Posted by: Discovery Science Center Blog | August 12, 2010

Back to School-Back to Science

Back to Fundamentals with Discovery Science Center

Impacting over 270,000 students per year in Southern California, Discovery Science Center is a cornerstone in the educational community, providing resources for children and teachers alike. Some of the opportunities available through an education partnership with the science center include (1) Interactive field trips to the Center, (2) Science to Go programs and assemblies that are grade-level specific, (3) Free monthly professional development classes for teachers, (4) Free education assemblies with accompanying booklet and/or kits that teach our children how important it is to conserve our resources, and (5) After school instruction aligned with the California Science Content Standards.

In fact, all of Discovery Science Center’s programs align with the California Science Content Standards. So how do you qualify for an education partnership with Discovery Science Center? Just ask. The Center offers a new TEN (Teacher Education Network) membership that awards points to individual teachers who participate in the programs. These points qualify the TEN members to win prizes that will be awarded at the Annual Educators’ Evening of Science event, held at Discovery Science Center on Sept 22, 2010 from 4-7 pm. The TEN Grand Prize at this year’s event is a 3-day, 2-night stay at Hotel Del Coronado in San Diego, along with tickets to the San Diego Zoo, Sea World, and the Ruben H. Fleet Science Center. However, qualifying TEN members must be present to win.

If you are not yet a TEN member, feel free to attend the Annual Educators’ Evening of Science (the event is open to educators, PTA administrators, and school administrators only; no children please). Learn more about what Discovery Science Center has to offer and the Educator’s Evening of Science HERE .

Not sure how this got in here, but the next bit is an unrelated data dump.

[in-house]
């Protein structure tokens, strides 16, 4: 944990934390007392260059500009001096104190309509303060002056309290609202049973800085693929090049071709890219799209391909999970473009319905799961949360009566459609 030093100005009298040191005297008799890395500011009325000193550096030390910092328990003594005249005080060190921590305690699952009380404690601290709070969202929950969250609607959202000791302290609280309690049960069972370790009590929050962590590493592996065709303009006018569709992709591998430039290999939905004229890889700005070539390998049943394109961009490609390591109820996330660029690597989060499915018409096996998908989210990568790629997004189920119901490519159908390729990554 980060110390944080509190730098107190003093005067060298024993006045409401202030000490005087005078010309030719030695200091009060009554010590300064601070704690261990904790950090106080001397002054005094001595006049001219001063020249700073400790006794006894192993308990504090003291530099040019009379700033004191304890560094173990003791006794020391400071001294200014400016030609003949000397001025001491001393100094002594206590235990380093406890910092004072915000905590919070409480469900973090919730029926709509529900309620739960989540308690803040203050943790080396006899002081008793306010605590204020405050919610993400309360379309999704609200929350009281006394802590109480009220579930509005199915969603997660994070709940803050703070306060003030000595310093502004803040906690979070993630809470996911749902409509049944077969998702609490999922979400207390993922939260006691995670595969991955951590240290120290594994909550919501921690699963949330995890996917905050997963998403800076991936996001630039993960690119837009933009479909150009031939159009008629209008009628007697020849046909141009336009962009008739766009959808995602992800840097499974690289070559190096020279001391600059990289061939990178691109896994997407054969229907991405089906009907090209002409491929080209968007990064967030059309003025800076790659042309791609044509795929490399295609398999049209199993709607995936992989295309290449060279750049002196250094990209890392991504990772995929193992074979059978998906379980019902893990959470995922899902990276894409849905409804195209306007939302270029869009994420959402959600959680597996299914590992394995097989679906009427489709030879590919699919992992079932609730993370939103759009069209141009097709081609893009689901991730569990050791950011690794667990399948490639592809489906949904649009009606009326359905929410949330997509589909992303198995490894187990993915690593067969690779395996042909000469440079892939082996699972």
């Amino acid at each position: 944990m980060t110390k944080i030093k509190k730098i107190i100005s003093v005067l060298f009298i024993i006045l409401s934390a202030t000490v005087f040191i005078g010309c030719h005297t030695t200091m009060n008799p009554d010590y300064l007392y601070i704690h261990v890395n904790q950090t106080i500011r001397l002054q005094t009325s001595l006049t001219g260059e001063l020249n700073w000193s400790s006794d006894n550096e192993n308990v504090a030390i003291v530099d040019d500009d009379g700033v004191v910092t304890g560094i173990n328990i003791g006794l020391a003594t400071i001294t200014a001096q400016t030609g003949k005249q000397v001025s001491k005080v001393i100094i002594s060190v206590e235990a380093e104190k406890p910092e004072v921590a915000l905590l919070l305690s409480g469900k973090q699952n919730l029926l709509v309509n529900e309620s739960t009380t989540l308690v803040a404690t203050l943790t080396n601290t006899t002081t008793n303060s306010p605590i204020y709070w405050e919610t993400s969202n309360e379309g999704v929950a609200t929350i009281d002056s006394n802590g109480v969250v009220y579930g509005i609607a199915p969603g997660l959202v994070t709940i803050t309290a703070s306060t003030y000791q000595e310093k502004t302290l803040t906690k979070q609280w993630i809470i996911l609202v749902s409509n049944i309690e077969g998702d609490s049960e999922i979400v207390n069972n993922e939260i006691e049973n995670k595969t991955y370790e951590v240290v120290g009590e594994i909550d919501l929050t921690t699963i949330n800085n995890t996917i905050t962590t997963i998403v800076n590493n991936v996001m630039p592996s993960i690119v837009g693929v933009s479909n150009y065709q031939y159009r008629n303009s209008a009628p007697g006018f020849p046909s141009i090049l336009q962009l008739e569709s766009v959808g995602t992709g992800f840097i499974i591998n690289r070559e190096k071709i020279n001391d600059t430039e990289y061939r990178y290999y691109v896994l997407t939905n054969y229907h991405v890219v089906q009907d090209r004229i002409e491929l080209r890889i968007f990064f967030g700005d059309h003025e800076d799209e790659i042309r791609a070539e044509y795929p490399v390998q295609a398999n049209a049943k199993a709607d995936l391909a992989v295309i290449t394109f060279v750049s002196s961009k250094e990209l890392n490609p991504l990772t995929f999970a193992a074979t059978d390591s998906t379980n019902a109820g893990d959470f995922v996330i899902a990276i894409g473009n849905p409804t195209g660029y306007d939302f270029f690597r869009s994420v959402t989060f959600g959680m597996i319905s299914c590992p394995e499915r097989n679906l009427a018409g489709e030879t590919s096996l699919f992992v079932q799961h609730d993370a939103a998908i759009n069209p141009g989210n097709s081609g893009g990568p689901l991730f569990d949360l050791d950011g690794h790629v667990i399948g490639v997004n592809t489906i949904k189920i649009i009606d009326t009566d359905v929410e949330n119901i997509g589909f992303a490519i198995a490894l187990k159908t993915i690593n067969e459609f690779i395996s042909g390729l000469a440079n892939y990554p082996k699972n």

Try This at Home!

An Apple for the Teacher, Parent, and Child

Some seeds are able to float. How does the ability to float help the seed? (Answer: By maintaining the plant’s population, expanding the range of the plant, and relocating the plant if needed). Some entire fruits which carry the seeds are also capable of floating.

Plan a simple experiment with a few different fruits to see which ones sink and which ones float.

  1. Fill a plastic container or sink half full of water.
  2. Have your child/the students predict whether an orange will sink or float.
  3. Drop the orange in the container (it will float).
  4. Now, peel the orange and test it again (the orange will sink).
  5. Ask: why did the orange float with the peel on? [Answer: An orange’s peel is full of little air pockets and oil that are less dense than water, so the peel helps the orange to float. When the peel is taken off, the orange pulp is denser than water to stay afloat, so it sinks.]
  6. Test an apple, avocado, or other fruit by dropping them in the container of water (no need to peel these). Have your child/the students first predict which might float, then discuss the results with the students.
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